“Do not let your difficulties fill you with anxiety, after all it is only in the darkest nights that stars shine more brightly.” — Hazrat Ali Ibn Abu-Talib A.S.

“Everyone is a moon, and has a dark side which he never shows to anybody.” — Mark Twain

Here’s to Libraries, Number Twenty-One!

June 18, 2014

Library21The newly completed (2011) public library in the town of Stuttgart (Germany) is a striking detached square-shaped building.  The library, which can be accessed from all four sides, towers over the nearby buildings as a new intellectual and cultural center.  The façade consists of 9 x 9 panels of glass bricks in a frame of light grey exposed concrete.  Total cost for the project: $79 million euros and the building occupies over 66,000 square feet of space.

“In a good bookroom you feel in some mysterious way that you are absorbing the wisdom contained in all the books through your skin, without even opening them.”  (Mark Twain)

Source: photo courtesy of danieldalton.me  (BuzzFeed).

Here’s to Libraries, Week Seven!

March 5, 2014

CanadaParliamentLibraryThis week’s tribute takes us to the Canadian Library of Parliament (in Ottawa).

Their vision: “To be Parliament’s preferred and trusted source of information and knowledge.”

Their mission: “The Library of Parliament contributes to Canadian parliamentary democracy by creating, managing and delivering authoritative, reliable and relevant information and knowledge for Parliament.

Their strategic outcome: “An informed and accessible Parliament.”

“A public library is the most enduring of memorials, the trustiest monument for the preservation of an event or a name or an affection; for it, and it only, is respected by wars and revolutions, and survives them.”  (Mark Twain).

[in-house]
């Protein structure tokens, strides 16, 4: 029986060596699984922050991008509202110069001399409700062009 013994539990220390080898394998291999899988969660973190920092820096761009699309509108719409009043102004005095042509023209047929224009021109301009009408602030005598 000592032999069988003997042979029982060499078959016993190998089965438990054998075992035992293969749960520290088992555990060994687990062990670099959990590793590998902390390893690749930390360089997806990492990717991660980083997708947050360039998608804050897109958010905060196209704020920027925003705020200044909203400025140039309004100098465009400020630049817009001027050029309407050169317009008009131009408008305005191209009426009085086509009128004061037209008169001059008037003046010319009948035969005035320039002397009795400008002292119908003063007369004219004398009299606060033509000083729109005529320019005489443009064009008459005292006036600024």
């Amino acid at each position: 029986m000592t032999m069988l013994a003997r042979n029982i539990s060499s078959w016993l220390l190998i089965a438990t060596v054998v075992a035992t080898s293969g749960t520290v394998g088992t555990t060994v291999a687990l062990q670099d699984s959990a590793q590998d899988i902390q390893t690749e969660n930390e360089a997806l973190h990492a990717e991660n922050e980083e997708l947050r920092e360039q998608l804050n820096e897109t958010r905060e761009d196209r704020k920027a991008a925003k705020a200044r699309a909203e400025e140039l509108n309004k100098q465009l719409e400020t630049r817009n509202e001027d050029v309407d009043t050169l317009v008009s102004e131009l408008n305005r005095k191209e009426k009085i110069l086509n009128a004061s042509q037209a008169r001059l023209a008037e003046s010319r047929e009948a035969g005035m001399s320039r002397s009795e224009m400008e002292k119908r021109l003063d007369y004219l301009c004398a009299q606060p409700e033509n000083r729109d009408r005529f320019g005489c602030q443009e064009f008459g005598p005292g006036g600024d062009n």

Source: photo courtesy of danieldalton.me  (BuzzFeed).

 

Water, Water Everywhere . . . !

October 12, 2011

Gustave Dore Illustration (Ancient Mariner)

Building on yesterday’s post, here is a perfect quotation for the start of my travels. 

“Twenty years from now you will be more disappointed by the things you didn’t do than by the ones you did do. So throw off the bowlines, sail away from the safe harbor. Catch the trade winds in your sails. Explore. Dream. Discover.” (Mark Twain)

For me, the beginning (as well as the duration, I guess) of any journey is always accompanied by a sense of anticipation coupled with wonder and/or adventure.  This is even more true when the journey involves sailing the high seas on schooners (as has been romanticized greatly through novels and the movies).  Unfortunately, I’m opting to “sail the high seas” aboard a modern cruise ship (which is not really sailing).  However, someday I would love to experience an actual Windjammer Cruise for an ocean sailing.  (I’m thinking the South Pacific would be nice.)  As I reflect back on previous cruise vacations, I’ve always enjoyed the days “at sea.”  ‘Tis a wonderful thing to be surrounded by water.  Restful and relaxing … cruising along in the middle of nowhere … heading to an exotic destination … being in no real hurry to reach the end.  So, I’m not sure why my thoughts tracked to “The Rime of the Ancient Mariner” by Samuel Taylor Coleridge, but alas, this poem crossed my mind nonetheless.  Hopefully my journey will not be as fraught with hardship and lamentation as was the Ancient Mariner’s.

http://www.archive.org/details/rime_ancient_mariner_librivox

Advice on Living an Awesome Life!

May 5, 2011

ala Mark Twain . . . I’ve been subscribed to the Positivity Blog (of Henrik Edberg), for quite some time now, and one of his posts features quotations from Mark Twain that relate to the things one must do to have a great life.  (Read the entire post here.)

1. Approve of yourself.